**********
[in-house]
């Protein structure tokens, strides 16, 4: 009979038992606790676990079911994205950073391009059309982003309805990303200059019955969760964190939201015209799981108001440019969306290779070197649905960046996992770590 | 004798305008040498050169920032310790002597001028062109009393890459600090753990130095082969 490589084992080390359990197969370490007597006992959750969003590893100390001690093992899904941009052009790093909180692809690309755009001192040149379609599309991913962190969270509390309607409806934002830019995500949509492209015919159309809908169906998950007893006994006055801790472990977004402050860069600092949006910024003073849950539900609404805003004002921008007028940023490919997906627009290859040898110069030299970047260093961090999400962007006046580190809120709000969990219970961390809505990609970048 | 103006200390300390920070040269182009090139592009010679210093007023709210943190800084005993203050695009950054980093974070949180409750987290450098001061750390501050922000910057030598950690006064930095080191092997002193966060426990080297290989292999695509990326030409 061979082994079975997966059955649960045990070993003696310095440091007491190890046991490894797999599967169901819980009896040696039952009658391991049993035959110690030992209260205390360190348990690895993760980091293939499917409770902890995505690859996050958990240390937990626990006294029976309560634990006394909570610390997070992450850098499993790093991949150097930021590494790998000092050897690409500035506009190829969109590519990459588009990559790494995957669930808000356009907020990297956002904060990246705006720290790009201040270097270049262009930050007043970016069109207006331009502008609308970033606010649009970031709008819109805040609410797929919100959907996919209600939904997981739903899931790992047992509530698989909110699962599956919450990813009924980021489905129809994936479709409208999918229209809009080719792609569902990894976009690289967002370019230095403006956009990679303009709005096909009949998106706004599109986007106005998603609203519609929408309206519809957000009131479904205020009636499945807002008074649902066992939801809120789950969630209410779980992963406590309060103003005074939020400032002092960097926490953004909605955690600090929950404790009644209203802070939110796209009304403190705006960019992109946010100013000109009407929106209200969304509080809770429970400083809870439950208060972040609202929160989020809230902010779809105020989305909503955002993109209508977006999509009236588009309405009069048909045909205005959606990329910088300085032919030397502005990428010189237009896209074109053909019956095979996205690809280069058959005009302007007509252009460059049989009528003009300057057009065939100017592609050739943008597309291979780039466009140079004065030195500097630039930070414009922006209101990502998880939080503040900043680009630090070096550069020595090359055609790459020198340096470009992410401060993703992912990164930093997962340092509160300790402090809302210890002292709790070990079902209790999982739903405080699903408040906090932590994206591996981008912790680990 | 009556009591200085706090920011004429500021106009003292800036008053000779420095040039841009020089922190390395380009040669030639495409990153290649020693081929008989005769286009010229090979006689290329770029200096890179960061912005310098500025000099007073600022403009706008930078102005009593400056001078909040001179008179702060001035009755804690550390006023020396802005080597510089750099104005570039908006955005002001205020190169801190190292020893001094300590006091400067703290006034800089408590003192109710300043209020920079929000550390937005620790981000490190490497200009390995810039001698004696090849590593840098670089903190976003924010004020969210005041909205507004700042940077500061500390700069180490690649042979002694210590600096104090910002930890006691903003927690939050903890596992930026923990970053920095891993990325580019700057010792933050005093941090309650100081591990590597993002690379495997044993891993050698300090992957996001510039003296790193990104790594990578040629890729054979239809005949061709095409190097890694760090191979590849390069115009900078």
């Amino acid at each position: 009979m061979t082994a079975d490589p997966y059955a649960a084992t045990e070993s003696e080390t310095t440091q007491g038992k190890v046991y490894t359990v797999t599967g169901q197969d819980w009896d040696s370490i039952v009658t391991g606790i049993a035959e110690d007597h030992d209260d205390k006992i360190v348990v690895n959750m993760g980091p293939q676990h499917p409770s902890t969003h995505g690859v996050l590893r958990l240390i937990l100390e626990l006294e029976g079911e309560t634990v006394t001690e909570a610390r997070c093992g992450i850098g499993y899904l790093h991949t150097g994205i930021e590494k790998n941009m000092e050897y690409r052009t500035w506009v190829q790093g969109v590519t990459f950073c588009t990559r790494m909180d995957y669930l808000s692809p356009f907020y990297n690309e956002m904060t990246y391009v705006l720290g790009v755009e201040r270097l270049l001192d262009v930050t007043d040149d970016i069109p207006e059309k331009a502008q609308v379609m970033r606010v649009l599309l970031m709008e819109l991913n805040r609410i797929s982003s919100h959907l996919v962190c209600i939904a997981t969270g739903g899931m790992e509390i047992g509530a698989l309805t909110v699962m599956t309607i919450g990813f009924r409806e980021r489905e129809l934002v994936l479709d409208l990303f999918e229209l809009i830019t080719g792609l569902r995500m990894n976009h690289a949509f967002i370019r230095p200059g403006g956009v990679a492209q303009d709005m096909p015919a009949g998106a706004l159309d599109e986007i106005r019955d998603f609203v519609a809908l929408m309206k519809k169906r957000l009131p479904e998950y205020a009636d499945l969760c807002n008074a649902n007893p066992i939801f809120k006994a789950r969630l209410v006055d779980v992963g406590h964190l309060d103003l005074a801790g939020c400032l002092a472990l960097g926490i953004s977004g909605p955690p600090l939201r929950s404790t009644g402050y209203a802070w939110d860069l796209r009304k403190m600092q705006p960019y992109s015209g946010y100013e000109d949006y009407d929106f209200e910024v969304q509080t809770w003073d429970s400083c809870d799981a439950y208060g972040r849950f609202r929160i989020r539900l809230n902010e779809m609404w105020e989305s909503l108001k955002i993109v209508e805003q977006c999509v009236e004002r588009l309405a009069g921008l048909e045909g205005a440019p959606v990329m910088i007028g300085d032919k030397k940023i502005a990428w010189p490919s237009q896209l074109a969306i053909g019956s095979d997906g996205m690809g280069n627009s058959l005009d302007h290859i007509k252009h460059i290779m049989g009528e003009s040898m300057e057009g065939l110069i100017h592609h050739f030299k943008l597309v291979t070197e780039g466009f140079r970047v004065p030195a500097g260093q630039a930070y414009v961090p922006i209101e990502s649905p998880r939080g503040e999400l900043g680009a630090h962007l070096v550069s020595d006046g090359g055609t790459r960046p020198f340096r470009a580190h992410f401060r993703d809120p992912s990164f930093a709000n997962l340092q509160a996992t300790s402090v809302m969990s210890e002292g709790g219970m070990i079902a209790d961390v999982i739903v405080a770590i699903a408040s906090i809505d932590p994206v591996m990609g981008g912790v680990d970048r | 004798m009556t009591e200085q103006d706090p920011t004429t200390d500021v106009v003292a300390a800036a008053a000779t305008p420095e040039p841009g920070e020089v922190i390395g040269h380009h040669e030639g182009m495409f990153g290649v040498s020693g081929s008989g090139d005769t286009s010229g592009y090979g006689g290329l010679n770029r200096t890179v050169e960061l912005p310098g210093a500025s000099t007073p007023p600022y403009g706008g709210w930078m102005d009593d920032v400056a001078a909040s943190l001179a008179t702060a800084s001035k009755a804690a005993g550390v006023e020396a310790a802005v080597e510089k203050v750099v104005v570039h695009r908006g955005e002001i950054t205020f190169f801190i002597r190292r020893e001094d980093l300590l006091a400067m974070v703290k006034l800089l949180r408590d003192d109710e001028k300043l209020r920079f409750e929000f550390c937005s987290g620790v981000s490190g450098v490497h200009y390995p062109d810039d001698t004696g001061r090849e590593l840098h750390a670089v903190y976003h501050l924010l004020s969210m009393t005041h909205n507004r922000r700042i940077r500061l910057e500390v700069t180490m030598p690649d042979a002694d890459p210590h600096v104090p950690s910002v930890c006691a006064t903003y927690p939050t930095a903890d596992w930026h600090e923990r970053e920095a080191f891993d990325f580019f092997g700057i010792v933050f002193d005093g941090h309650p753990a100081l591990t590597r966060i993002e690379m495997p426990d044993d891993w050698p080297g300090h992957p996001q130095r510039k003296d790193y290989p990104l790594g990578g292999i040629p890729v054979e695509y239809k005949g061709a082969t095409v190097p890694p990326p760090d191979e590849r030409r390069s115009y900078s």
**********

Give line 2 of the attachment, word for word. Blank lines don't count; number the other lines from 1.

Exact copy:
């Protein structure tokens, strides 16, 4: 009979038992606790676990079911994205950073391009059309982003309805990303200059019955969760964190939201015209799981108001440019969306290779070197649905960046996992770590 | 004798305008040498050169920032310790002597001028062109009393890459600090753990130095082969 490589084992080390359990197969370490007597006992959750969003590893100390001690093992899904941009052009790093909180692809690309755009001192040149379609599309991913962190969270509390309607409806934002830019995500949509492209015919159309809908169906998950007893006994006055801790472990977004402050860069600092949006910024003073849950539900609404805003004002921008007028940023490919997906627009290859040898110069030299970047260093961090999400962007006046580190809120709000969990219970961390809505990609970048 | 103006200390300390920070040269182009090139592009010679210093007023709210943190800084005993203050695009950054980093974070949180409750987290450098001061750390501050922000910057030598950690006064930095080191092997002193966060426990080297290989292999695509990326030409 061979082994079975997966059955649960045990070993003696310095440091007491190890046991490894797999599967169901819980009896040696039952009658391991049993035959110690030992209260205390360190348990690895993760980091293939499917409770902890995505690859996050958990240390937990626990006294029976309560634990006394909570610390997070992450850098499993790093991949150097930021590494790998000092050897690409500035506009190829969109590519990459588009990559790494995957669930808000356009907020990297956002904060990246705006720290790009201040270097270049262009930050007043970016069109207006331009502008609308970033606010649009970031709008819109805040609410797929919100959907996919209600939904997981739903899931790992047992509530698989909110699962599956919450990813009924980021489905129809994936479709409208999918229209809009080719792609569902990894976009690289967002370019230095403006956009990679303009709005096909009949998106706004599109986007106005998603609203519609929408309206519809957000009131479904205020009636499945807002008074649902066992939801809120789950969630209410779980992963406590309060103003005074939020400032002092960097926490953004909605955690600090929950404790009644209203802070939110796209009304403190705006960019992109946010100013000109009407929106209200969304509080809770429970400083809870439950208060972040609202929160989020809230902010779809105020989305909503955002993109209508977006999509009236588009309405009069048909045909205005959606990329910088300085032919030397502005990428010189237009896209074109053909019956095979996205690809280069058959005009302007007509252009460059049989009528003009300057057009065939100017592609050739943008597309291979780039466009140079004065030195500097630039930070414009922006209101990502998880939080503040900043680009630090070096550069020595090359055609790459020198340096470009992410401060993703992912990164930093997962340092509160300790402090809302210890002292709790070990079902209790999982739903405080699903408040906090932590994206591996981008912790680990 | 009556009591200085706090920011004429500021106009003292800036008053000779420095040039841009020089922190390395380009040669030639495409990153290649020693081929008989005769286009010229090979006689290329770029200096890179960061912005310098500025000099007073600022403009706008930078102005009593400056001078909040001179008179702060001035009755804690550390006023020396802005080597510089750099104005570039908006955005002001205020190169801190190292020893001094300590006091400067703290006034800089408590003192109710300043209020920079929000550390937005620790981000490190490497200009390995810039001698004696090849590593840098670089903190976003924010004020969210005041909205507004700042940077500061500390700069180490690649042979002694210590600096104090910002930890006691903003927690939050903890596992930026923990970053920095891993990325580019700057010792933050005093941090309650100081591990590597993002690379495997044993891993050698300090992957996001510039003296790193990104790594990578040629890729054979239809005949061709095409190097890694760090191979590849390069115009900078």